1. Rosemary, while I agree with your sentiment, I am struggling with your argument.
    I can think of one very important time when the good of the group was put before the good of the individual – the cross – and we are called to take up our crosses if we are to follow him. Sometimes God does indeed call us to stand back and bear the upset ourselves. That is the example he set, one of sacrificial love.

  2. rosemaryhannah

    I’m not arguing against sacrifice – not sacrifice per se – I am arguing against the sacrifice of individual truth. It seems to me that whatever Jesus did sacrifice, it was not his truth. Indeed, it was in support of his truth that he want to the cross, because he would not move away from it. I think however terrible the cross is,it is not, in any way whatsoever, a diminution of what one might (following Scotus) call Jesus’s ‘thisness’. Bearing the upset is one thing, and I am a great believer in absorbing hurt and not passing it on. Backing down and away from the truth is wholly another. To illustrate: it is wholly right for a woman called to the episcopate to forgive, to speak to and to forge links with those who argue against her consecration. It is wholly improper for her to pretend for the sake of peace that she does not believe she has a vocation. Taking up one’s cross involves taking up a way of life which is liable to seriously annoy others. One is not generally crucified for being quiet.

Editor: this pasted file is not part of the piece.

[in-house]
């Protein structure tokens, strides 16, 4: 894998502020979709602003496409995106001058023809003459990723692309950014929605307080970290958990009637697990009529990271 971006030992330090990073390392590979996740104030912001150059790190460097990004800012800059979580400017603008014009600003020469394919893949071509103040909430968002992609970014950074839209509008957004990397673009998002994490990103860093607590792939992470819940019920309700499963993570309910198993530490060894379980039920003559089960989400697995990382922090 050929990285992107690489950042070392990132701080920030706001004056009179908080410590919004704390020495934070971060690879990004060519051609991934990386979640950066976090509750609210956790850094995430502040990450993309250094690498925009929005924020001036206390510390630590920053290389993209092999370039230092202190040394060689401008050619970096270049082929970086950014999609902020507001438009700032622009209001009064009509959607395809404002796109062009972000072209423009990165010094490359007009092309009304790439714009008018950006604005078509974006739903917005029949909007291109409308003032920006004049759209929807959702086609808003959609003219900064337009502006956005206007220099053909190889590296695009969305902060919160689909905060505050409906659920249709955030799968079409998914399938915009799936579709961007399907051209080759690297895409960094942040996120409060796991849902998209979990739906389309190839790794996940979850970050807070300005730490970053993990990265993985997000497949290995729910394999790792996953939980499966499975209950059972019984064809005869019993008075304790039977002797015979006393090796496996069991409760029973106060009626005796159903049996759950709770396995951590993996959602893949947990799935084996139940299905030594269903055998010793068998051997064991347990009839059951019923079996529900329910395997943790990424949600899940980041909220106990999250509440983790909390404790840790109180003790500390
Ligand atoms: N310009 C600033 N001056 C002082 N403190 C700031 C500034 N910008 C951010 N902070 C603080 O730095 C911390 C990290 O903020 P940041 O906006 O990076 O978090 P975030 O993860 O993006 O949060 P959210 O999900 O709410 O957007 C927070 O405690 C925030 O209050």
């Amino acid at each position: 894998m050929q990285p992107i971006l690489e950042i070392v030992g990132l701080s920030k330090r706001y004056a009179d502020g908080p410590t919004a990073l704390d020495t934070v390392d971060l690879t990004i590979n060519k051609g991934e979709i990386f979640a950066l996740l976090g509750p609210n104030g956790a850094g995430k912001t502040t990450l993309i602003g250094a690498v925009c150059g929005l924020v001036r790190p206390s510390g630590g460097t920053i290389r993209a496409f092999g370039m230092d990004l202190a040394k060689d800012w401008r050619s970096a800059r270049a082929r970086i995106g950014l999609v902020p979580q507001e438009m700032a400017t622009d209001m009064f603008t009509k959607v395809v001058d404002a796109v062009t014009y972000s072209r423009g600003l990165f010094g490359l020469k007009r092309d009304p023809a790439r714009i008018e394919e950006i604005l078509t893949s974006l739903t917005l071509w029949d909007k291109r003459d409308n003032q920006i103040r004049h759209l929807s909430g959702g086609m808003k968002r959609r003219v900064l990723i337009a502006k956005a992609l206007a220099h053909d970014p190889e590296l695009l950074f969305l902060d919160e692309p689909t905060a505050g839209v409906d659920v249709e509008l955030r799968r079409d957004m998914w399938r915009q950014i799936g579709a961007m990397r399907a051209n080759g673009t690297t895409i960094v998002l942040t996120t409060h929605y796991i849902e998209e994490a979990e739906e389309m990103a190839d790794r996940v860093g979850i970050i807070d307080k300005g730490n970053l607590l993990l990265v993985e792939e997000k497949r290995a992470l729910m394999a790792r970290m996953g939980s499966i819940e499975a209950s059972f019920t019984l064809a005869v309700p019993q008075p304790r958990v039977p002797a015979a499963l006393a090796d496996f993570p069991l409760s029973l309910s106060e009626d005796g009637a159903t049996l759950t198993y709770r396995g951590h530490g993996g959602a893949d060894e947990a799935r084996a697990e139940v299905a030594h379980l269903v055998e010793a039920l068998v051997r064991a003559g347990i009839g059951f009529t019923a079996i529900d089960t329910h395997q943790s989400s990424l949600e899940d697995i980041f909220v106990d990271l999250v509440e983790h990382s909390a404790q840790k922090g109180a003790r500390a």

I have begun a discussion on sacrifice here https://rosemaryhannah.wordpress.com/2012/03/09/no-more-meaningless-sacrifice/#comment-1110. Ideally I would have tackled this continuation of sacrifice when I had laid more of the groundwork, but I wanted to respond to Williams comments.

    I might further add that sacrifice is something one can only decide upon for oneself. It ill becomes any straight white man to argue that gays, blacks, and women are too loud in their protests.

  3. rosemaryhannah

    I want to add, that it is not good for the ‘thisness’ of those loudly opposing blacks, gays and women to surrender to them, either. It may keep them quiet, but it does not challenge them.

  4. What sets one individuals truth as greater than another’s?
    You may not like some people’s individual truths, I certainly don’t, but you are asking them to give them up for the sake of other people’s individual truths. I would rather they gave them up in favour of God’s truth and justice – all are equal, all are special, all are loved. If we grasped that then we wouldn’t lurch from one battlefield to another, all prejudice would be sorted in a oner.

    What we are called to sacrifice is individual truth (those individual truths that are not of God) – not my will but Your will be done – as Jesus himself prayed. Wherever there is a division of opinion someone has to give up their truths and take up, not another individual’s truths but, God’s truths. We must graciously acknowledge that sacrifice.

    Don’t underestimate the quiet ones either, they are often quiet because they have been crucified many times before, or have open wounds, I am sure you didn’t mean to imply those who are quiet are taking an easy road. Sometimes saying nothing can be the hardest thing to say and be the most powerful . There is a time to speak and a time to be silent, both are equally valid and both have their place.

  5. rosemaryhannah

    There is indeed a time to speak and one to be quiet, but my concern here is that generally it is particular groups called upon to be quiet for the sake of not upsetting others. That group only too often is one of those accused of ‘identity politics’; blacks, gays,women.